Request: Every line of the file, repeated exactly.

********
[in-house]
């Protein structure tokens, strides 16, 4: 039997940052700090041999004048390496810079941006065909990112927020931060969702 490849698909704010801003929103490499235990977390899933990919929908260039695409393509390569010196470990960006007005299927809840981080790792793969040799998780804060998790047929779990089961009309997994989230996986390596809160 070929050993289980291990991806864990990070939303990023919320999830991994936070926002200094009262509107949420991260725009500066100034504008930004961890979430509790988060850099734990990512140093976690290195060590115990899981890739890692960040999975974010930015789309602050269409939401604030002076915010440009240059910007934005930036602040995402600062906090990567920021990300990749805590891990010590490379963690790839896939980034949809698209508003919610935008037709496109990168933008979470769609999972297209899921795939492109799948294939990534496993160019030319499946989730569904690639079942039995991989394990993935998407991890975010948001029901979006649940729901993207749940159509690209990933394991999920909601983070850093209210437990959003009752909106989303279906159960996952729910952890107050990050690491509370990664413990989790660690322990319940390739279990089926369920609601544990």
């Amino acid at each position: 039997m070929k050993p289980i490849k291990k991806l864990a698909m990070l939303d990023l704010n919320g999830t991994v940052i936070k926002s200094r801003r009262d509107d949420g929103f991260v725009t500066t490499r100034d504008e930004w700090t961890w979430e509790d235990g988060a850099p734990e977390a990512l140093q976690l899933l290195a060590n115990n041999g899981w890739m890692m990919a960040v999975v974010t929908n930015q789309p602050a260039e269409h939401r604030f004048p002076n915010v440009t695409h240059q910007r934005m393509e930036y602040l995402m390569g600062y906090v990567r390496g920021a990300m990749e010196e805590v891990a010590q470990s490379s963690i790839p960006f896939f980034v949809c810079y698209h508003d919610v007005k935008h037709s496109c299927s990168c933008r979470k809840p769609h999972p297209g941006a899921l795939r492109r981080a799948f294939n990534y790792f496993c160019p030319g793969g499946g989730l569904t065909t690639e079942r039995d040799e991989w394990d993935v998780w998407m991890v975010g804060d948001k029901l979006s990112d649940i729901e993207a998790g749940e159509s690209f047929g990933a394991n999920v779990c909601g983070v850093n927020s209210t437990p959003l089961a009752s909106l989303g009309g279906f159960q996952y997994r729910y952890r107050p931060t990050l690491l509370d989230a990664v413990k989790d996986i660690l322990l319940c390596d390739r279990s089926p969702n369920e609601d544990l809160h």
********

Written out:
[in-house]
């Protein structure tokens, strides 16, 4: 039997940052700090041999004048390496810079941006065909990112927020931060969702 490849698909704010801003929103490499235990977390899933990919929908260039695409393509390569010196470990960006007005299927809840981080790792793969040799998780804060998790047929779990089961009309997994989230996986390596809160 070929050993289980291990991806864990990070939303990023919320999830991994936070926002200094009262509107949420991260725009500066100034504008930004961890979430509790988060850099734990990512140093976690290195060590115990899981890739890692960040999975974010930015789309602050269409939401604030002076915010440009240059910007934005930036602040995402600062906090990567920021990300990749805590891990010590490379963690790839896939980034949809698209508003919610935008037709496109990168933008979470769609999972297209899921795939492109799948294939990534496993160019030319499946989730569904690639079942039995991989394990993935998407991890975010948001029901979006649940729901993207749940159509690209990933394991999920909601983070850093209210437990959003009752909106989303279906159960996952729910952890107050990050690491509370990664413990989790660690322990319940390739279990089926369920609601544990």
């Amino acid at each position: 039997m070929k050993p289980i490849k291990k991806l864990a698909m990070l939303d990023l704010n919320g999830t991994v940052i936070k926002s200094r801003r009262d509107d949420g929103f991260v725009t500066t490499r100034d504008e930004w700090t961890w979430e509790d235990g988060a850099p734990e977390a990512l140093q976690l899933l290195a060590n115990n041999g899981w890739m890692m990919a960040v999975v974010t929908n930015q789309p602050a260039e269409h939401r604030f004048p002076n915010v440009t695409h240059q910007r934005m393509e930036y602040l995402m390569g600062y906090v990567r390496g920021a990300m990749e010196e805590v891990a010590q470990s490379s963690i790839p960006f896939f980034v949809c810079y698209h508003d919610v007005k935008h037709s496109c299927s990168c933008r979470k809840p769609h999972p297209g941006a899921l795939r492109r981080a799948f294939n990534y790792f496993c160019p030319g793969g499946g989730l569904t065909t690639e079942r039995d040799e991989w394990d993935v998780w998407m991890v975010g804060d948001k029901l979006s990112d649940i729901e993207a998790g749940e159509s690209f047929g990933a394991n999920v779990c909601g983070v850093n927020s209210t437990p959003l089961a009752s909106l989303g009309g279906f159960q996952y997994r729910y952890r107050p931060t990050l690491l509370d989230a990664v413990k989790d996986i660690l322990l319940c390596d390739r279990s089926p969702n369920e609601d544990l809160h």